As a weird side effect, although I never altered my listening study at all, for the first couple of days after beginning this regimen my speaking ability dropped dramatically. I guess the different aspects of language maintain a kind of equilibrium within your head that they don't like having disturbed.

I then mounted the other half of my two-pronged attack. Although I've never considered myself a self-learner, extremely little of what I know came out of a textbook or a classroom. I've learned primarily by watching TV and talking to people. It's made my grammar quite colloquial, because I don't actually know the rules, I just know how people talk, and the things they say. But this has its own benefits, and to me it's more than worth the tradeoff. So I decided to take my “learn by doing” strategy directly over to this new territory: I would achieve literacy by reading.

So I started procuring Shounen Jumps from the Book-Off in Vancouver, reading them cover to cover. It wasn't exactly a snap, but it's only at a Junior High School reading level, and the twin crutches of furigana and illustrations unquestionably facilitate comprehension. I read one installment every day until I left, and I've have done a lot more if it wouldn't have meant I'd have run out of material. I figured it didn't matter much; once in Japan I could pick one up for a cool 300 yen anytime I wanted.

I ended up studying much more sophisticated material instead. My Japanese Literature instructor provides not only English translations of each short story we study, but, mainly for the benefit pf Japanese students, there's also the option of reading it in the original Japanese. So after absorbing the English, I take a walk through the original. I can't get much, but every inch is progress.

One of the authors profiled was Yokomitsu Riichi, and as I read his biography I was struck by some superficial similarities to Ernest Hemingway. One of his major novels, Shanghai, is the story of a Japanese guy who visits the titular metropolis during the May Incident of 1925. One of my favourite authors, the best Chinese city, foreigner life, Japanese people and the Jazz Age? Did Yokomitsu write this book specifically for me?!

Now I'm taking on the ultimate challenge: I am going to read a full novel in Japanese. Not only is the prose adult and dense, it's replete with era-appropriate language and kanji that aren't even used anymore. Reading a single page takes about 45 minutes. I need to look up every third word, and whenever I look back I find I've already forgotten words appearing earlier in the sentence I'm currently reading, so my comprehension was scattered at best. I don't care. I may not be able to completely appreciate the quality of the writing, but I'm gripped. I can feel the progress. It may take months, but I am going to read this book.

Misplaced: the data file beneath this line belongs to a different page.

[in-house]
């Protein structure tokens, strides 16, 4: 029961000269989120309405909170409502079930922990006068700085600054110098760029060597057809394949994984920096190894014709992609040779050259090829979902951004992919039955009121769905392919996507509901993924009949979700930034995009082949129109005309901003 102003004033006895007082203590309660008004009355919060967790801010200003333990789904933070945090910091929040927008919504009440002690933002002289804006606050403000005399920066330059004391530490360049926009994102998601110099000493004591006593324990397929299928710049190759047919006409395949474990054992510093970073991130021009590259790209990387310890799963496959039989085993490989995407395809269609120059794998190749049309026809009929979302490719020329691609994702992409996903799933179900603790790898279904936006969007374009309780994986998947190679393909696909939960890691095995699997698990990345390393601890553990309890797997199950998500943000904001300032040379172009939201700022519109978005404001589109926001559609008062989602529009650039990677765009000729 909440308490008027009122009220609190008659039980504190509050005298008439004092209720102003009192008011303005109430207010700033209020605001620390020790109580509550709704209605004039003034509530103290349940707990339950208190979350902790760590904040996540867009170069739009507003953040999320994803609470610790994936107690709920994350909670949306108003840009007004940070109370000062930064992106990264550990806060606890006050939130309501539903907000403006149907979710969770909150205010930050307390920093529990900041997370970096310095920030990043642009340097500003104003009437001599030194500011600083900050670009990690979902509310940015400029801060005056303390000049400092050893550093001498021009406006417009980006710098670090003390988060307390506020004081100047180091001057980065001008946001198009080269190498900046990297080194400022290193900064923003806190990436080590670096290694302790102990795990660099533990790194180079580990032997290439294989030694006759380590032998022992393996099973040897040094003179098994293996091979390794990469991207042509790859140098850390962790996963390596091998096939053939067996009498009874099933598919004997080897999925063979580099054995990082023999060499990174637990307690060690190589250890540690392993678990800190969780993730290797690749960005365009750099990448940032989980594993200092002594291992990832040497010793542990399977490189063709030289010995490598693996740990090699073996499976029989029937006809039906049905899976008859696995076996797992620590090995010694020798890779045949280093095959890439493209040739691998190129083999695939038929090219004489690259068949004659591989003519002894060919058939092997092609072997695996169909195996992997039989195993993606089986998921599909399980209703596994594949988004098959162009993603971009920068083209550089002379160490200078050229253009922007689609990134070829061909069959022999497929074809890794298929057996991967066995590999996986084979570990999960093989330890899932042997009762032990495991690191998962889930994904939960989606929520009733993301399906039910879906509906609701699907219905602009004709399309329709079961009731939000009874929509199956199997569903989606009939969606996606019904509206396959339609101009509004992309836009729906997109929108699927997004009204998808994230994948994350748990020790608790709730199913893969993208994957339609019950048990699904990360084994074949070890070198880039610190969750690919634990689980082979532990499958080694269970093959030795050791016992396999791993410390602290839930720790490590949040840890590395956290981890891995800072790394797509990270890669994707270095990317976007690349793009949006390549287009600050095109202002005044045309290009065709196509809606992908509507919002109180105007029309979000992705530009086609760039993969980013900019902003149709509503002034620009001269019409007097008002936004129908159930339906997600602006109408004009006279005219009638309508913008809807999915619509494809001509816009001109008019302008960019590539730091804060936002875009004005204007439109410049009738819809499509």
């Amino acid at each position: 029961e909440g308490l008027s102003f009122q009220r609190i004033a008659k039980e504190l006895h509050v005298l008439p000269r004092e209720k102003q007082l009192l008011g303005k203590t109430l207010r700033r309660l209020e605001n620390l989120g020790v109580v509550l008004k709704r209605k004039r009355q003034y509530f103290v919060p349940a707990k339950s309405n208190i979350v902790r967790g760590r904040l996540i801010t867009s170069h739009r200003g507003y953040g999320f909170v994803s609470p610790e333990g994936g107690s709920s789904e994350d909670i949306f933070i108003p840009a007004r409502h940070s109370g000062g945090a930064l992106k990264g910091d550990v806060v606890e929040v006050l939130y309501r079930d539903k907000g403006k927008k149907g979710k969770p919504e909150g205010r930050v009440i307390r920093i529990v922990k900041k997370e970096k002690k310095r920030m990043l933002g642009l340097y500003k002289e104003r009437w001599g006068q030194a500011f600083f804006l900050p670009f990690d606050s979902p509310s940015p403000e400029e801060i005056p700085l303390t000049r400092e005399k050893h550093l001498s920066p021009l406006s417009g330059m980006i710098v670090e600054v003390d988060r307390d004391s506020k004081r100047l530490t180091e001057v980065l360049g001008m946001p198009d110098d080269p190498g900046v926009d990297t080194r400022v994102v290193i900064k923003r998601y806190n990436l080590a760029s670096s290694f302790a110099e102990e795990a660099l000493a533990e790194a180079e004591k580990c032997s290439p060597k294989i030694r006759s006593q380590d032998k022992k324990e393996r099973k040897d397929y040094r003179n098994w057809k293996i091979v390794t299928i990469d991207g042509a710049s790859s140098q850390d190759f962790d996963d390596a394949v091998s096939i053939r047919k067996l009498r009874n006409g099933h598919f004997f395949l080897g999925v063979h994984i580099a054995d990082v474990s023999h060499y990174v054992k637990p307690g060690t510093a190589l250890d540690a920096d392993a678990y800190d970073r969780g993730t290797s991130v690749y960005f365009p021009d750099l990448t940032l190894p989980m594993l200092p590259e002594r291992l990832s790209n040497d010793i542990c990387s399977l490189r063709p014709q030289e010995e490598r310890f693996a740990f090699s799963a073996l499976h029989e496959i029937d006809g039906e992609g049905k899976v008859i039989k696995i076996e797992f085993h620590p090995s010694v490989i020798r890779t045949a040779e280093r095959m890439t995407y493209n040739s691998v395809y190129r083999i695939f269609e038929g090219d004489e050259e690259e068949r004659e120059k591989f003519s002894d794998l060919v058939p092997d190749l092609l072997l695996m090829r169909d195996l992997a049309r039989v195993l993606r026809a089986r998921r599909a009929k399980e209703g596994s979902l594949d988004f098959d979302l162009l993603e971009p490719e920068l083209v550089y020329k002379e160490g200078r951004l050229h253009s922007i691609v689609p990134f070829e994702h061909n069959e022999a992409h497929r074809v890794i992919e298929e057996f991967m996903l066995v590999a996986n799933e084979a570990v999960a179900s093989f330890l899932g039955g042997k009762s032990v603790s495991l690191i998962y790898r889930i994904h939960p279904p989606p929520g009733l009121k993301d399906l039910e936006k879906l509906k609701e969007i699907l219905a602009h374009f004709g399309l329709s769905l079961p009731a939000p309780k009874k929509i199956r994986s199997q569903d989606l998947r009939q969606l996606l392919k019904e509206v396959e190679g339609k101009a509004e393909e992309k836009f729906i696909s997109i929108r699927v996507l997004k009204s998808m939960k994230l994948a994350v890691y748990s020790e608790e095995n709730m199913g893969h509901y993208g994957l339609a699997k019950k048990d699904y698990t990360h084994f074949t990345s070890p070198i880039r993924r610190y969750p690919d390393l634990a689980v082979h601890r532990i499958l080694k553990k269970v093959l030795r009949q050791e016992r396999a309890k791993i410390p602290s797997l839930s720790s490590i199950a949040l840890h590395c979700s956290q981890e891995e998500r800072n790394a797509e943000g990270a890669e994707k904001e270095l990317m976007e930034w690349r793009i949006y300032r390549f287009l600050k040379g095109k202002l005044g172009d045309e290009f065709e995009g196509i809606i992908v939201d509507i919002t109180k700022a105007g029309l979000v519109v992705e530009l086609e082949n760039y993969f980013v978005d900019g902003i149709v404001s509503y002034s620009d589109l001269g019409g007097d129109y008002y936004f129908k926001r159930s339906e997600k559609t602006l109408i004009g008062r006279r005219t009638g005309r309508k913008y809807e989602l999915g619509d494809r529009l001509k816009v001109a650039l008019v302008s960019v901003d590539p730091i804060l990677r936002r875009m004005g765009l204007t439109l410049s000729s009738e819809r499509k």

And then I'm moving on to Murakami.

Conversation is as awesome as ever, but it's actually my steadily rising reading that has provided the greatest gratification. I can work through notices and class handouts. I can browse menus, follow simple instructions, and read through a list of ingredients. Currently there's some construction going at the university, and when workers stretched building-high lengths of fabric across the walls, I saw that they were emblazoned with 音防 and knew exactly what they were for.

Not only that, but being exposed to Japanese reading materials through my 日本思想史 class is actually improving my writing abilities. I just bashed out a short writing assignment and I was tossing out the なお's and the である's like it was the most natural thing in the world, and a few weeks ago I literally didn't know what either of those things meant. I have to say I'm pretty proud of the results. Maybe one day I'll pull an Ayn Rand and pen a novel in Japanese?

My goal of reaching a Grade Four level by September turned out to be a little too ambitious, which was discouraging, but recently I had an epiphany: Undeniably, I am measurably improving, week by week. After studying Japanese for a year I could barely string a coherent sentence together, but I kept at it, and now I hold my own. I haven't always progressed at the rate I would like, but at the risk of spewing platitudes, my persistence has paid off. And if I just keep throwing myself at the hardest obstacles I can find, the same thing is going to happen with my written skills. However long it takes, if it pushes me beyond my limits, I will learn to read.


  1. I really quite enjoyed reading this with the song.
    Really made the literature just that little bit more interestingggg. <3

    1. Haha! Good! I do try to mix things up a bit when I can ^-^